Southerly by David Haywood

23

Letter from a Beautiful Berton Sister

I like a happy ending. In fact, a visitor perusing my bookshelves can easily identify the books that end well. A Room with a View and High Fidelity and A Patchwork Planet and all of Austen are dog-eared and sellotaped-up from being read so often. Jude the Obscure, on the other hand, sits in near-virgin condition in the 'H' section, read exactly once, when I was 19.

I do realize, of course, that happy endings usually occur only in fiction. In the real world, Stalin and Franco died in their beds, and the New Zealand Herald still employs Garth George as a columnist. Unfortunately, as a general rule, the bad end happily in life, and the good unhappily. That, as Oscar Wilde nearly said, is what non-fiction means.

The ending of one of my own bits of non-fiction seems to have frustrated a few people. The essay 'The Beautiful Berton Sisters' in My First Stabbing describes how my friend Jonathan -- a humble wood-cutter's son from Totara North -- ended up with the beautiful Sarah Berton, a goddess with astoundingly excellent hair.

I've counted more than a dozen emails complaining about the ending to this piece. And even one actual physical letter from an 84-year-old, no less. In indignant-looking copperplate, she writes:

Come, come, Dr Haywood. You can hardly leave us hanging like that. Did Jonathan and Sarah get married and produce beautiful children? Your audience demands an answer!

Well, I hate to bring my audience down. I'd really prefer not to say. Although, for people who simply must know, I can provide a slight clue: the answer is an anagram of the word 'on'.

You see? Non-fiction really does suck when it comes to endings. Even my friend Gschwendtner, a normally optimistic guy, became sorrowful when I broke the news to him. "Oh, this reminds me of entropy," he said. "How we will all die. Even the universe."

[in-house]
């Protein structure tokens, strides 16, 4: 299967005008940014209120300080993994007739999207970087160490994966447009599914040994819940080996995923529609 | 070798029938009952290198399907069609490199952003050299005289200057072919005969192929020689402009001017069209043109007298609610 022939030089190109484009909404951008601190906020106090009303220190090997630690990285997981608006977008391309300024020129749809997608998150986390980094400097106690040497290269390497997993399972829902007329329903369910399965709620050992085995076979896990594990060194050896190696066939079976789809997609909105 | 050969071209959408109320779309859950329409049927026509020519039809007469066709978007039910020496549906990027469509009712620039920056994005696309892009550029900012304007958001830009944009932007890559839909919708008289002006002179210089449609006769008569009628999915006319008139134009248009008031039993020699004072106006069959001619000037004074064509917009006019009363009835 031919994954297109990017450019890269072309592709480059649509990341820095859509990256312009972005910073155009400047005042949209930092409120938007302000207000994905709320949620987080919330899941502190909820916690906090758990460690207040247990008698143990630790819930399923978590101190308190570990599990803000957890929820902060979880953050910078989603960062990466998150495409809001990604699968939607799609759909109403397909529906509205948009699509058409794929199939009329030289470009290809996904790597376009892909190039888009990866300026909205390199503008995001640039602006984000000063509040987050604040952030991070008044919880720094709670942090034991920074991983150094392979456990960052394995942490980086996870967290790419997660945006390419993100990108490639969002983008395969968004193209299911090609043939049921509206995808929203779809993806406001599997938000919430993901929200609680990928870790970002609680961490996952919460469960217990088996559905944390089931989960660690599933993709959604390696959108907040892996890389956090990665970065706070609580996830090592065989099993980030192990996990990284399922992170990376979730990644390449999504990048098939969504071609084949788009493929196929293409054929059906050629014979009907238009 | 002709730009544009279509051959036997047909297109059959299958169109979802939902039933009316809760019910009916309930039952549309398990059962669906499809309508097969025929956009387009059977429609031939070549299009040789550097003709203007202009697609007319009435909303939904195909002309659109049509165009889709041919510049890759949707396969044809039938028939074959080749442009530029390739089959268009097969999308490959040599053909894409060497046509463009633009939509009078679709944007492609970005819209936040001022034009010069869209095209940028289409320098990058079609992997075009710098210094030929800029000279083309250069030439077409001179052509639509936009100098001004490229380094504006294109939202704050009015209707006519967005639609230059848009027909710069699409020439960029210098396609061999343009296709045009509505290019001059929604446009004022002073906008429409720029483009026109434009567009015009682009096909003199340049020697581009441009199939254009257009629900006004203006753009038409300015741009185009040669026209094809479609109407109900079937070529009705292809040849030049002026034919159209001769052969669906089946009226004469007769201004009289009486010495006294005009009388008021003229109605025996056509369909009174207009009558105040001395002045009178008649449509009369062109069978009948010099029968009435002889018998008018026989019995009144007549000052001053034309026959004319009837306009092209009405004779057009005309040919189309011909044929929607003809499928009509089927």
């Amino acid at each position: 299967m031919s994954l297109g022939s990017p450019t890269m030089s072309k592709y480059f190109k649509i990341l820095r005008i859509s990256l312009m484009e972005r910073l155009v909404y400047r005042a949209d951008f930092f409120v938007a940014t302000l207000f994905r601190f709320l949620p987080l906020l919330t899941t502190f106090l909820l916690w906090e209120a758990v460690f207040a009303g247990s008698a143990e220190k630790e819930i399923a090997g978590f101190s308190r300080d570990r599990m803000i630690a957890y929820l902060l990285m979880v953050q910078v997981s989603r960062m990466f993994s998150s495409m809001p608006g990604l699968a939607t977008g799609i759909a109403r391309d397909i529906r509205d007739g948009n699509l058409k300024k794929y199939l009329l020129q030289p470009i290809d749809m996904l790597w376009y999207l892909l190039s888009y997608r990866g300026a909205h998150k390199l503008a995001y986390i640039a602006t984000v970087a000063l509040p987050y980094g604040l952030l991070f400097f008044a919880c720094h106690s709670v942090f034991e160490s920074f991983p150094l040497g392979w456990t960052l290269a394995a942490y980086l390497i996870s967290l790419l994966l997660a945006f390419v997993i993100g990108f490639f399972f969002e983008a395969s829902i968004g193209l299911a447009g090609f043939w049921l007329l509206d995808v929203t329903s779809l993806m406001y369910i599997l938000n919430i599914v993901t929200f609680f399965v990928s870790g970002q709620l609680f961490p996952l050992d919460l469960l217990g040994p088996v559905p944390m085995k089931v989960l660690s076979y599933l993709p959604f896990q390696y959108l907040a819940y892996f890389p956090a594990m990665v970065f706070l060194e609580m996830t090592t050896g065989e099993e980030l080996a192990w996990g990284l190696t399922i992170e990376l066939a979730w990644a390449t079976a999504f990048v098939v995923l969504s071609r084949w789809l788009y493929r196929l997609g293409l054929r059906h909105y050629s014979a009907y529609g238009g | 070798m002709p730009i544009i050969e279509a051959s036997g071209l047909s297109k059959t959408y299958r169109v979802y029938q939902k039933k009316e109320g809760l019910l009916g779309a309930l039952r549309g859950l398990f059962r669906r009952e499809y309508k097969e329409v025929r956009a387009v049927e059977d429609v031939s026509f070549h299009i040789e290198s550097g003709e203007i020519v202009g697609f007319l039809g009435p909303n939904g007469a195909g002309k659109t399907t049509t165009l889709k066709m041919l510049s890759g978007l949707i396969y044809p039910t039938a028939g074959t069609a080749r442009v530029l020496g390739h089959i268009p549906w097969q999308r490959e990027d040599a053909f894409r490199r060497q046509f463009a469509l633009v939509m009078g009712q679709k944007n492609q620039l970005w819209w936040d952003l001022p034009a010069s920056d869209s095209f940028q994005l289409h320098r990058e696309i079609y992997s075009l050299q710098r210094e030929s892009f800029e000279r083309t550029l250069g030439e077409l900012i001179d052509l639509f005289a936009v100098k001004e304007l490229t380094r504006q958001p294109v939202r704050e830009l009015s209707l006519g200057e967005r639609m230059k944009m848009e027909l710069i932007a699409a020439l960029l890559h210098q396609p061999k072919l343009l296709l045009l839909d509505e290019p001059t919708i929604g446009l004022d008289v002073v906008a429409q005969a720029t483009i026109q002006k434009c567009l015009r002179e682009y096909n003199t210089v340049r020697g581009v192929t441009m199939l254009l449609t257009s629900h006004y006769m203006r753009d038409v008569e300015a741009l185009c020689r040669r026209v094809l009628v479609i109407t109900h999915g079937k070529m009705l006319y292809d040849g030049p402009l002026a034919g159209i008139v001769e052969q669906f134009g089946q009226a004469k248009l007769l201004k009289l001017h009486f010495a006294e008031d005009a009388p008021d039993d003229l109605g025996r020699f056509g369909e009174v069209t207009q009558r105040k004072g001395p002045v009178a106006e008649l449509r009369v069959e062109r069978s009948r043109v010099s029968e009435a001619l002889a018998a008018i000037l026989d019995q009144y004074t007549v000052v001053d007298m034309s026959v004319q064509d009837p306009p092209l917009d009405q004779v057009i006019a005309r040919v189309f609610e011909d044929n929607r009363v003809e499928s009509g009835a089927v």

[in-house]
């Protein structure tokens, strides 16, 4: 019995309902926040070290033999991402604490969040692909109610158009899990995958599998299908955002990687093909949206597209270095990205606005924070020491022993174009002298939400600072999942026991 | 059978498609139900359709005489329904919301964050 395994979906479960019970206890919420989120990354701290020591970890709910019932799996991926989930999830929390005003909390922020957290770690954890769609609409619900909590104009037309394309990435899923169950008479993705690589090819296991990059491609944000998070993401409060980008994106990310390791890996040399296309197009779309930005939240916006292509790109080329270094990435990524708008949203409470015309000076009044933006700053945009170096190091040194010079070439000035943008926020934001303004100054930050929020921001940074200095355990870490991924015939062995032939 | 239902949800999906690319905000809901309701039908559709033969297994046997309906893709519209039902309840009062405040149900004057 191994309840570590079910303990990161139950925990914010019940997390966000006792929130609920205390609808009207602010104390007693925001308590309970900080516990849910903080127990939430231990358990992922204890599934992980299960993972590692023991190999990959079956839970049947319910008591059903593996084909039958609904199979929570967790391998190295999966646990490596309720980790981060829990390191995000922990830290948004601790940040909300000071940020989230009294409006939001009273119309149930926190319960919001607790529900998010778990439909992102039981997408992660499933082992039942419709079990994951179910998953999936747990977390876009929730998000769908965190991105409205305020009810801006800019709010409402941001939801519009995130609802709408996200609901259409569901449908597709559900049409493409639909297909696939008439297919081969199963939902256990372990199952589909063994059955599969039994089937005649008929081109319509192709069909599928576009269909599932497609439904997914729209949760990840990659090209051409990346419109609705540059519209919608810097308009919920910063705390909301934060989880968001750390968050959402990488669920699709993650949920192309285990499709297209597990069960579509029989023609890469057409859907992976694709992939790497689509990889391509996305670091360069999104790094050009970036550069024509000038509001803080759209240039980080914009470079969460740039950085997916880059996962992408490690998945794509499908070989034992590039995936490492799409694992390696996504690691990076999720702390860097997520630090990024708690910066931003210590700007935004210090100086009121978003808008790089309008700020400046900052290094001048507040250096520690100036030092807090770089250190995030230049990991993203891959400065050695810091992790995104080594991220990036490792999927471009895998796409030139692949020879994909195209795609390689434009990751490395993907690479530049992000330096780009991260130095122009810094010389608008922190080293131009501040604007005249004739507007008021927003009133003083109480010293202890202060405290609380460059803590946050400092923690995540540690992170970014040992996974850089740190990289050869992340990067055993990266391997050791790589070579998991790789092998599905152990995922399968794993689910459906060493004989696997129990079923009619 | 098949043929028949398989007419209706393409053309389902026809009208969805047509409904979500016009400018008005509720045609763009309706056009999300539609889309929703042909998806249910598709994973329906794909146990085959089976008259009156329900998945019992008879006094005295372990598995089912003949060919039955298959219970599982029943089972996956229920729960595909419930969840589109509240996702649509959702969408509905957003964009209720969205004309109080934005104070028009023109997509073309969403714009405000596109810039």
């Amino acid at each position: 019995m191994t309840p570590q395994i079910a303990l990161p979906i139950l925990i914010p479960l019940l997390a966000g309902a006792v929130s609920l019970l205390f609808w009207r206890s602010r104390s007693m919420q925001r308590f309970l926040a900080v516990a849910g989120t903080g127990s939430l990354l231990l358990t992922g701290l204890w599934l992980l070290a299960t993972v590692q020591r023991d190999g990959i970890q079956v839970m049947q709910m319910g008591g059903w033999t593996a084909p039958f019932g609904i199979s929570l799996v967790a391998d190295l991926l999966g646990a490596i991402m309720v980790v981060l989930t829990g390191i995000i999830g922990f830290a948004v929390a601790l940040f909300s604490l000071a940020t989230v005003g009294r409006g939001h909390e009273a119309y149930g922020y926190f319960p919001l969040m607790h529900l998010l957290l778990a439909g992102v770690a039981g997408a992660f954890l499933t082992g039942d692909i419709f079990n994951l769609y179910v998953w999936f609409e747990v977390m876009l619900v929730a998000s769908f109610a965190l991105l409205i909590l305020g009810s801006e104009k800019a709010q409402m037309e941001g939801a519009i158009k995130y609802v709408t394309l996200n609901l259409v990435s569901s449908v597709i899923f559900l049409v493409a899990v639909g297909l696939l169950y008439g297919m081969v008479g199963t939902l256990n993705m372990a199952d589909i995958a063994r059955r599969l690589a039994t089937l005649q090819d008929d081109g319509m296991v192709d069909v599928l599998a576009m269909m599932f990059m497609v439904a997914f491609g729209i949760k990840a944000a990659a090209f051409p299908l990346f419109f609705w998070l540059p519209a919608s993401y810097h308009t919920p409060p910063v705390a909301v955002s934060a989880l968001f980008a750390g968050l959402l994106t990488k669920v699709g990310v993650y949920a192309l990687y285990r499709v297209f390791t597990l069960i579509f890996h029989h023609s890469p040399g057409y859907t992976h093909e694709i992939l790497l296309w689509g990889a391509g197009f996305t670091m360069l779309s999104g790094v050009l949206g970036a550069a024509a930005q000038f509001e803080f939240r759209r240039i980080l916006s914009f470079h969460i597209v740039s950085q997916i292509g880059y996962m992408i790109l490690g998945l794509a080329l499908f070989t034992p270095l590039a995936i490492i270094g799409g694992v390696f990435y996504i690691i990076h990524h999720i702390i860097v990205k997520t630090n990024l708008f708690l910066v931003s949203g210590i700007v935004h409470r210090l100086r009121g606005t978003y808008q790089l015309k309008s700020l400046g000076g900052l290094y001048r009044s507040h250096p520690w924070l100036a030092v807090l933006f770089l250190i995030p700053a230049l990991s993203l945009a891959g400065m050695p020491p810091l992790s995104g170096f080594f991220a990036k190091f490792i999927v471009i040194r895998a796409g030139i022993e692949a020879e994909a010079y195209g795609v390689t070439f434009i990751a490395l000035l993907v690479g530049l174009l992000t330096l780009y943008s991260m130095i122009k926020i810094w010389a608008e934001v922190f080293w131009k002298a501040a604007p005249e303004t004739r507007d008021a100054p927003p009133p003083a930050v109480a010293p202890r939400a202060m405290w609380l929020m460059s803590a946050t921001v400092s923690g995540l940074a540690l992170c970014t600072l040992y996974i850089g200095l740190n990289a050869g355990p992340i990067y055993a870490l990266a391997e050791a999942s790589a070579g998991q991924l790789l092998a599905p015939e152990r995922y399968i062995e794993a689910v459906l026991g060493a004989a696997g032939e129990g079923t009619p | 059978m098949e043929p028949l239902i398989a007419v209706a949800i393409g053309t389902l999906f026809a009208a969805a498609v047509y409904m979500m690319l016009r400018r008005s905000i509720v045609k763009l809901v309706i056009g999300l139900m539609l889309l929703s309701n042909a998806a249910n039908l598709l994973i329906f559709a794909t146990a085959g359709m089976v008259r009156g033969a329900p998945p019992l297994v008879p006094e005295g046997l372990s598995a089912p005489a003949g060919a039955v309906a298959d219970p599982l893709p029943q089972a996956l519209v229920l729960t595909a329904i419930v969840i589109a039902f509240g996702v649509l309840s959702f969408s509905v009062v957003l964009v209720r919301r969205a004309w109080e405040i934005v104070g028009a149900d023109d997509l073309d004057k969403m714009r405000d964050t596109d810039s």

But then, a week or so ago -- entirely unexpectedly -- I received a communique from Sarah's sister, Susan Berton. Not, I'm pleased to report, a letter from her lawyer (as I'd often feared might happen); but instead, a rather nice email, saying that she'd read the piece and enjoyed it, and providing a brief update on the lives of her beautiful sisters.

Susan, as some of you may remember, had also been mentioned in my essay:

Susan was the youngest of the Berton sisters... she was not only extremely cute, but she also had copious quantities of X-factor. Men used to fall for her like they'd been pole-axed. She worked in a pizza shop, and -- on one single day -- she once had three different men profess their love for her: a delivery boy, a co-worker, and a guy in Wellington who phoned about a yeast order. That's right, she had so much X-factor that it could travel down telephone lines as far as the lower North Island.

In her missive to me, Susan finished up by giving a few details of her post-essay life (as it were). One particular passage leapt from the page:

It so happens that I am still in love with the guy in Wellington who phoned about the yeast order -- and we have created [a daughter], who is about to go to Intermediate School.

And with that, ladies and gentlemen, I present the rarest jewel of real life -- a genuine happy ending.

    
David Haywood is the author of the book 'The New Zealand Reserve Bank Annual 2010'.

(Click here to find out more)

His previous book 'My First Stabbing' is available here.

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